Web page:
Early in his career, Sir Nicholas Winton was a stockbroker; in later years, he worked for international relief organizations and other charities. But for 50 years, nobody knew his greatest achievement and contribution to humanity.
We often celebrate entrepreneurs for being dynamic business leaders. That’s a good thing, but entrepreneurship itself doesn’t necessarily have anything to do with making money. A professor at Harvard Business School put it best: it’s about the “pursuit of opportunity without regard to resources currently controlled.”
That’s why I’ve insisted that the best book about entrepreneurship has absolutely nothing to do with making money, and it’s why we can look at people who start nonprofits, or who assemble teams to accomplish amazing goals that have nothing to do with business–and call them great entrepreneurs.
Nicholas Winton was a truly great entrepreneur.
How many times have you listened to a friend or loved one wax poetic about the brilliant idea that came to them in the shower? Really. Think about it.
How many pitches have you heard in your life for a new product, business venture, service, or invention? Can you come up with a number?
Or, how many times have you been the one to bend the ear of a friend or your spouse about the brilliant innovation that “just came to you,” as if in a dream?
And now, how many of those ideas — from others and your own — have actually moved past the idea stage and turned into something real?
You have to be confident to be an entrepreneur. Not 100 percent of the time, but it takes confidence to leave the security of a steady paycheck every week for the uncertainty of entrepreneurship. We know the stats about business-failure, which is why that confidence and fearless attitude are so important.
Too often, however, entrepreneurs use that confidence to cover up what they are struggling with inside. They don’t want to admit or show any weakness. They think they can “work it out” or that those struggles will magically go away on their own. They don’t want the outside world to see in cracks in the armor.
Ready to launch your own business in 2015? You’re not alone: Each year at CorpNet we see an uptick of new businesses formed in January. The New Year marks a new beginning, and what can be more fulfilling and exciting than making things happen with your own business?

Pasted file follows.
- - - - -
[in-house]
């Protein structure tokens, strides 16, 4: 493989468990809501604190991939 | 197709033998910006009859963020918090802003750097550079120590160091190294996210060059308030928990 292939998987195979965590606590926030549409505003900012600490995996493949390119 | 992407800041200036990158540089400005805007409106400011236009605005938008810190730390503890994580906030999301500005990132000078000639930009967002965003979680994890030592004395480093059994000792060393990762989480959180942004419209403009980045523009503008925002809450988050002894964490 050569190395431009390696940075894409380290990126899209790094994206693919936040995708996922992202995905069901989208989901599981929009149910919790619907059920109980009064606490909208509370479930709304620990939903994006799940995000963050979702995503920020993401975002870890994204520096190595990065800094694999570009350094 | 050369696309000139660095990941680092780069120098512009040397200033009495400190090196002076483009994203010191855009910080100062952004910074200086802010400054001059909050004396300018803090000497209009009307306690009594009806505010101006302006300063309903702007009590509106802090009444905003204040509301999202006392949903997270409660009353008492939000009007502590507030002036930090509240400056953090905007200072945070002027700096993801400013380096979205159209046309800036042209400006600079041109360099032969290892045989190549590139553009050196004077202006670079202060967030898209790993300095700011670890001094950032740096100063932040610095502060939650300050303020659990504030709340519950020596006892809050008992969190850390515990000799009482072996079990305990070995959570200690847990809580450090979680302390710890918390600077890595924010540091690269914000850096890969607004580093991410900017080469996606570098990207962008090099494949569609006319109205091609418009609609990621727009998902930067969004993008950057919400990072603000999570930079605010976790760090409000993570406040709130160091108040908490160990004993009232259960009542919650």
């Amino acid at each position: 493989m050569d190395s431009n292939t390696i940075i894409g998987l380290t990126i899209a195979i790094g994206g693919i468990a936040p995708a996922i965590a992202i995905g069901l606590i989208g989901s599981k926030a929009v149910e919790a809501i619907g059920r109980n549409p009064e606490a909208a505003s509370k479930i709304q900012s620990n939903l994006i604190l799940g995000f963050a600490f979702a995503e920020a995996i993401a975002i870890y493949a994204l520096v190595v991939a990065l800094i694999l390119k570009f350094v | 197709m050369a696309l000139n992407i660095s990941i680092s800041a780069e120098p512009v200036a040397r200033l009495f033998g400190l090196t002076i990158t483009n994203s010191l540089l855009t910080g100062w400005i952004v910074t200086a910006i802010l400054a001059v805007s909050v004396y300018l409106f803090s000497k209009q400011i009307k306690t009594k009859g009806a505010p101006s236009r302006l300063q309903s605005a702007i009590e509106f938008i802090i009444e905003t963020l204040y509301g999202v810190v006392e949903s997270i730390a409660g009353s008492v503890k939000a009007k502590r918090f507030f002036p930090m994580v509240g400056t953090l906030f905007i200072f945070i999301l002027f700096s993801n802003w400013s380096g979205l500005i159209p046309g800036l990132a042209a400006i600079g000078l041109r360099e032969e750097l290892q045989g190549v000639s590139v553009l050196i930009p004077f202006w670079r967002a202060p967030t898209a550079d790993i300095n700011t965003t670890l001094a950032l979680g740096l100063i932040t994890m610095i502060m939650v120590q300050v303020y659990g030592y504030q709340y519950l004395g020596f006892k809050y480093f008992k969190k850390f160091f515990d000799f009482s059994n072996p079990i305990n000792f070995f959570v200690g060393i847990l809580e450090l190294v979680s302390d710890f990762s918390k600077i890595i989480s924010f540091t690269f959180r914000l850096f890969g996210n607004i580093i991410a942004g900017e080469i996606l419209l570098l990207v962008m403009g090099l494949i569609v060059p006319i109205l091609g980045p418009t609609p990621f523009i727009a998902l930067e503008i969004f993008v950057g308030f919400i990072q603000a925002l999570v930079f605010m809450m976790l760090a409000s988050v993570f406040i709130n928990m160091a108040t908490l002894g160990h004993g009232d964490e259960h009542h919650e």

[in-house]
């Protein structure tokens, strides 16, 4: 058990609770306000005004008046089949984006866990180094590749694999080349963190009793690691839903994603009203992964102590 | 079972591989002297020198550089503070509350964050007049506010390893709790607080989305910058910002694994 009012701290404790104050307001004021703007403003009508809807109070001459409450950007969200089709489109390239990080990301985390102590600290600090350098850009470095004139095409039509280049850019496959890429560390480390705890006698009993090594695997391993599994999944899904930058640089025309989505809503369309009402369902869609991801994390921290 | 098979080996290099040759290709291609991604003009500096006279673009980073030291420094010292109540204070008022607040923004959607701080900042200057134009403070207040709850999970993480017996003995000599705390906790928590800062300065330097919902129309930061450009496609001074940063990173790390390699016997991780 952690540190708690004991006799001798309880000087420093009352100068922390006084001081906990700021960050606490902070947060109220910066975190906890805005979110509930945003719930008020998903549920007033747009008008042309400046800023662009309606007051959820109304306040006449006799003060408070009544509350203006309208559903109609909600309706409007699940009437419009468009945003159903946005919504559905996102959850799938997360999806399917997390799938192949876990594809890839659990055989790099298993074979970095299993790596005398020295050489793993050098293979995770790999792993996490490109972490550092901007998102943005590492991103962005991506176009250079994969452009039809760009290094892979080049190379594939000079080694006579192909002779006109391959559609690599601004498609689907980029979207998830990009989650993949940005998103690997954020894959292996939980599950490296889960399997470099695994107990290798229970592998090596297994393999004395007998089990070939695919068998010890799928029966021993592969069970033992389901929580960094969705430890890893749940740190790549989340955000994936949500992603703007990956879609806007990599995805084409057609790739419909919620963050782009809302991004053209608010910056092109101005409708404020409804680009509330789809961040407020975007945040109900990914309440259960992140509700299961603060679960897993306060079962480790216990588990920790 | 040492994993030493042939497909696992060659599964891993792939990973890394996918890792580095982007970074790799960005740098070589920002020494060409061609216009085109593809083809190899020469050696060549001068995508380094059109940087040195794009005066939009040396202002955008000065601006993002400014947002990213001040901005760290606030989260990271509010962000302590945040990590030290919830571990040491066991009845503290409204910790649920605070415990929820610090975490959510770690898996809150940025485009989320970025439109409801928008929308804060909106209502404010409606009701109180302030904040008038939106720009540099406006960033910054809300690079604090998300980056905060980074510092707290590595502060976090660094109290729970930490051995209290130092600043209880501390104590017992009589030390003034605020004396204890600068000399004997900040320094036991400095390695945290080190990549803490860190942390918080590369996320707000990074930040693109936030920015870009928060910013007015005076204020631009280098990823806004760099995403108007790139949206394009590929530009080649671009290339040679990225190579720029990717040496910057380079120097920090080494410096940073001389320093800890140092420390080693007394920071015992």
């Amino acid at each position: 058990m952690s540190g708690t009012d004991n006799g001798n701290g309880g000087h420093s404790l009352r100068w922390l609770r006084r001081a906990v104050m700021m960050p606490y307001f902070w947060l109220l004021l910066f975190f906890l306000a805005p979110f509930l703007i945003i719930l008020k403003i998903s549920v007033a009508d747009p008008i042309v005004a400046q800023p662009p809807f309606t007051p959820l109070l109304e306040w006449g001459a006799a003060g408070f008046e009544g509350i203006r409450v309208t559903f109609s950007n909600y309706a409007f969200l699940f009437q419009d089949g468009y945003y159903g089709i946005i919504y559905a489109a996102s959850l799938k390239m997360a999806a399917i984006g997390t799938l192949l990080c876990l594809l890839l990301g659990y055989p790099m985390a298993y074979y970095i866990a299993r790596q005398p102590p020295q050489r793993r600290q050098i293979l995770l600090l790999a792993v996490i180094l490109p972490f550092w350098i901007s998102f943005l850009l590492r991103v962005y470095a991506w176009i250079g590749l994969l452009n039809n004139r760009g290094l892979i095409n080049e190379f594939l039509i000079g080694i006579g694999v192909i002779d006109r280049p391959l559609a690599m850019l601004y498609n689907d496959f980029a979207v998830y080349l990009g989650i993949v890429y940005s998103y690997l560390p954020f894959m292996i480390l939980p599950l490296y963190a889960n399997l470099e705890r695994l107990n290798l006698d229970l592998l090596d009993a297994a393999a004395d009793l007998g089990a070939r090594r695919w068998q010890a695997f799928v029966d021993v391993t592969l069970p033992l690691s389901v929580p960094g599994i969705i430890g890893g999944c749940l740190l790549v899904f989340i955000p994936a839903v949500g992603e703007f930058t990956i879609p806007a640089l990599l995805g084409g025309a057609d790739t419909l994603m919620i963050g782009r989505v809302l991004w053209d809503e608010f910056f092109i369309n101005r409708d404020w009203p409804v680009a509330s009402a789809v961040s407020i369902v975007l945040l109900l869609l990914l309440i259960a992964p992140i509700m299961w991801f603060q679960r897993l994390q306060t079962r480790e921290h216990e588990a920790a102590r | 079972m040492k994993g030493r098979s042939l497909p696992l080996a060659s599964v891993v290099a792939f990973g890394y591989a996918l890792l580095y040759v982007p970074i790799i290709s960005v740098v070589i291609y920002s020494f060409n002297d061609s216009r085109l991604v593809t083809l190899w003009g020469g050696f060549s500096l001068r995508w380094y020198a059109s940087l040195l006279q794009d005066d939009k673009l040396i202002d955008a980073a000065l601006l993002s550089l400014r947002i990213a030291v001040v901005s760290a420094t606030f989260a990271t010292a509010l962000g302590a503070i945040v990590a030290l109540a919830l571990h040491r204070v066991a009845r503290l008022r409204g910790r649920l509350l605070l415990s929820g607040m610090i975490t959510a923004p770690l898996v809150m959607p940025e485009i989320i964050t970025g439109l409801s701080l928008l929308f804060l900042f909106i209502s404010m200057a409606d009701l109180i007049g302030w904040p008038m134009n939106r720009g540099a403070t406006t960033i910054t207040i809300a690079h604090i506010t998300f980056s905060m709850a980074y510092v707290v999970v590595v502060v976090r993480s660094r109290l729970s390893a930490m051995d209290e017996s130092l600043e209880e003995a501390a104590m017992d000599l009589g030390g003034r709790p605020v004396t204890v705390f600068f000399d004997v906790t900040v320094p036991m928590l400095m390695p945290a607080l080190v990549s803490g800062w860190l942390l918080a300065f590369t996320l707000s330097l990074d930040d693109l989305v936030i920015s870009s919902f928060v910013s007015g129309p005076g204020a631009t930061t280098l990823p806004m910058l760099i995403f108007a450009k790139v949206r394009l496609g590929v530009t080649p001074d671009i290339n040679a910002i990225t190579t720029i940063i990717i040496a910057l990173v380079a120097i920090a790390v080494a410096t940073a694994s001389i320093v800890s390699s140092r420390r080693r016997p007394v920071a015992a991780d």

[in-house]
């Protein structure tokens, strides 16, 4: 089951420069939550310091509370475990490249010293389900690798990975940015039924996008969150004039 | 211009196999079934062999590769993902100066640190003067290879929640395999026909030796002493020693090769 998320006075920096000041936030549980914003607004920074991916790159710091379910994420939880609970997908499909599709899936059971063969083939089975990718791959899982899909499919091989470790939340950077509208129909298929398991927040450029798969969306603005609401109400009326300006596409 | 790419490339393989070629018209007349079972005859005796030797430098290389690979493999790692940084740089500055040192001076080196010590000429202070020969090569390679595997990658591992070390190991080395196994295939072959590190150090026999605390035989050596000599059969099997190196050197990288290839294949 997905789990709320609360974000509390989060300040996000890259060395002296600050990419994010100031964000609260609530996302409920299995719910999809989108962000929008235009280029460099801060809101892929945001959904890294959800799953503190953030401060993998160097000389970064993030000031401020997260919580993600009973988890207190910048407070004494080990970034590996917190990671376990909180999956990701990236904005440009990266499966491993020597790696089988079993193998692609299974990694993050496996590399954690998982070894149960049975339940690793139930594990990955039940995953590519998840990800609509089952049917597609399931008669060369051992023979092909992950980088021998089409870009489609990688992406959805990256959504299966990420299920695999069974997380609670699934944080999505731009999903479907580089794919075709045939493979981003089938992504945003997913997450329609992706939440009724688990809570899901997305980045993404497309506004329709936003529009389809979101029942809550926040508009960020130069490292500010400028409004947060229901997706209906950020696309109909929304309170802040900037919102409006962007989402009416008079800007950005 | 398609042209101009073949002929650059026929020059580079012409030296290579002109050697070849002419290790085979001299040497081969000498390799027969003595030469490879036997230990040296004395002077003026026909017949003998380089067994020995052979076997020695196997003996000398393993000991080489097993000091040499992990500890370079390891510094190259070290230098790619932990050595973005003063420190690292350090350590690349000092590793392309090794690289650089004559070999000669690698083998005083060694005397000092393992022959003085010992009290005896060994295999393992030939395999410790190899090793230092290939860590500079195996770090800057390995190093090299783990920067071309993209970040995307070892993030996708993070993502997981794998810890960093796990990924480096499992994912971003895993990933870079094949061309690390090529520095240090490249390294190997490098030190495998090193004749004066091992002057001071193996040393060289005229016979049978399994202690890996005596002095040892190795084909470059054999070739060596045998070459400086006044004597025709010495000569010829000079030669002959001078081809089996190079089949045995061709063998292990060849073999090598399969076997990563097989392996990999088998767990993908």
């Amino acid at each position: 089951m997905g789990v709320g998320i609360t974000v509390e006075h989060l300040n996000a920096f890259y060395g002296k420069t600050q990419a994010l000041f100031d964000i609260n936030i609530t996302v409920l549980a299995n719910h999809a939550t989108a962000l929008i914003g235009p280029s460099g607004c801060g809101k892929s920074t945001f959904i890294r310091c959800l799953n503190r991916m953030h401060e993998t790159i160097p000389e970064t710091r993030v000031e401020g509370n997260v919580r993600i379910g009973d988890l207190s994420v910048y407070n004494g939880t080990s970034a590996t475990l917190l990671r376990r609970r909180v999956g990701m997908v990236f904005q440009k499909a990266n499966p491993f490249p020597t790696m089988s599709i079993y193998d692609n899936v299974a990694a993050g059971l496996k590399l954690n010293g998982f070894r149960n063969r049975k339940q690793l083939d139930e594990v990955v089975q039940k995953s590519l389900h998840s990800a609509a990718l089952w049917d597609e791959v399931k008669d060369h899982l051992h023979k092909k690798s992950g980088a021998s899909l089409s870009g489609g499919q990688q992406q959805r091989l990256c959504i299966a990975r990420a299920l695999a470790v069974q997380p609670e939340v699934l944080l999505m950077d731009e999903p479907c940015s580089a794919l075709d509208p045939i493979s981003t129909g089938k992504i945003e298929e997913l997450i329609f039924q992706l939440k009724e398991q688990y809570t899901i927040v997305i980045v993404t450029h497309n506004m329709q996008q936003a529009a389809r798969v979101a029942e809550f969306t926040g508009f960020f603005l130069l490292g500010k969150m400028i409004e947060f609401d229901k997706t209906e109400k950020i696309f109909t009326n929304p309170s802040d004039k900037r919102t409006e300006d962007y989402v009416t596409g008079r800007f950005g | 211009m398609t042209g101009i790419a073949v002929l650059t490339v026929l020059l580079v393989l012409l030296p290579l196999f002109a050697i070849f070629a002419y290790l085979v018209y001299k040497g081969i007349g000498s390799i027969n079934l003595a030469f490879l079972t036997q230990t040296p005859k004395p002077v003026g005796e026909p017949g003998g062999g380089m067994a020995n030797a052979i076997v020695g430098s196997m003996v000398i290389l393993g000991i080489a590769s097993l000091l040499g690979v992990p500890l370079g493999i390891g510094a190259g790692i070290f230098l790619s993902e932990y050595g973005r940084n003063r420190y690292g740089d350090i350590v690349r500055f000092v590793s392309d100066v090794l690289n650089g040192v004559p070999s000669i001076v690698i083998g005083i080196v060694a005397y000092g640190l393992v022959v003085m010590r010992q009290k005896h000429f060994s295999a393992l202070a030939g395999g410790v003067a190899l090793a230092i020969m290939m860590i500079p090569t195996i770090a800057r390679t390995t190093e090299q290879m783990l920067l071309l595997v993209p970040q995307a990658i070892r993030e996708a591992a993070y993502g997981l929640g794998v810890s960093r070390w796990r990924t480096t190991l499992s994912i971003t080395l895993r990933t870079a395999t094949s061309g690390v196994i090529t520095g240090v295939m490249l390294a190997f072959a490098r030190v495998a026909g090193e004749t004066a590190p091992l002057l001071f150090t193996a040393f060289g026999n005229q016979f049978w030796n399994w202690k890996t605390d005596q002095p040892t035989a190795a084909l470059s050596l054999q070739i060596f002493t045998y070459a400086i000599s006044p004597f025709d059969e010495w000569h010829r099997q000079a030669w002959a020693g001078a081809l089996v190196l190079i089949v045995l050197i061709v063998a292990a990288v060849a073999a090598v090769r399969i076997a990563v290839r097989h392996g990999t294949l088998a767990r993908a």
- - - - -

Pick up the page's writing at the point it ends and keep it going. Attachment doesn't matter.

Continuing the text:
As a serial entrepreneur myself, I wouldn’t trade the opportunities and exhilaration for anything in the world, but I also realize that launching and running a business isn’t for everyone. While you can’t prepare yourself for every aspect of the entrepreneurial lifestyle, here are six important questions to ask before you quit your day job and dive in:
1. What’s your motivation?
People are drawn to start their own business for a variety of business. Some hate having a boss, are tired of the morning commute, and feel they can do it better on their own. Others want to see the startup riches: get sold to Google, get tons of cash and retire early.
In the challenging cut and thrust world of the entrepreneur, it’s all too easy to let the mundane aspects of life slip by. Making a Will is one of those things. We all think we have plenty of time, with more important or pressing things to do right now in launching or growing the business.
Given the uncertainty of the future, this can prove a costly mistake should the worst happen. Are you sure your hard-won business assets will land in the right hands when you’re gone? Entrepreneurs work long, hard hours to build their businesses, yet it can vanish in a flash if you don’t make your wishes plain by writing a Will.
There’s a lot of content out there telling you to go forth! Start a business! but the truth is, not everyone should start a business. If more of the 80 percent of small businesses that fail had but hesitated and considered why they were getting into business, we’d probably have fewer businesses and more successes in those that did exist. If any of these reasons ring true, you do not need to become an entrepreneur:
Remember Jeff Foxworthy? The comedian made a splash back in the ‘90s with his (slightly un-PC) “You might be a redneck” routine. Among his classic one-liners: “If you own a home that’s mobile and five cars that aren’t … you might be a redneck.”
Well, inspired by Jeff, I’ve been thinking about a “You might be an entrepreneur” routine—in other words, slightly unexpected signs you’ve got what it takes to go through the thrilling, punishing, life-changing experience of starting your own company.
Yes, you’ve got to be passionate, resilient and all that other good stuff. But there are more subtle qualities needed, as well. Networking with other entrepreneurs over the years through Hootsuite and working closely with young up-and-comers through my foundation The Next Big Thing, I’ve noticed that a lot of us share some common personality traits. So, without further ado, you might be an entrepreneur if…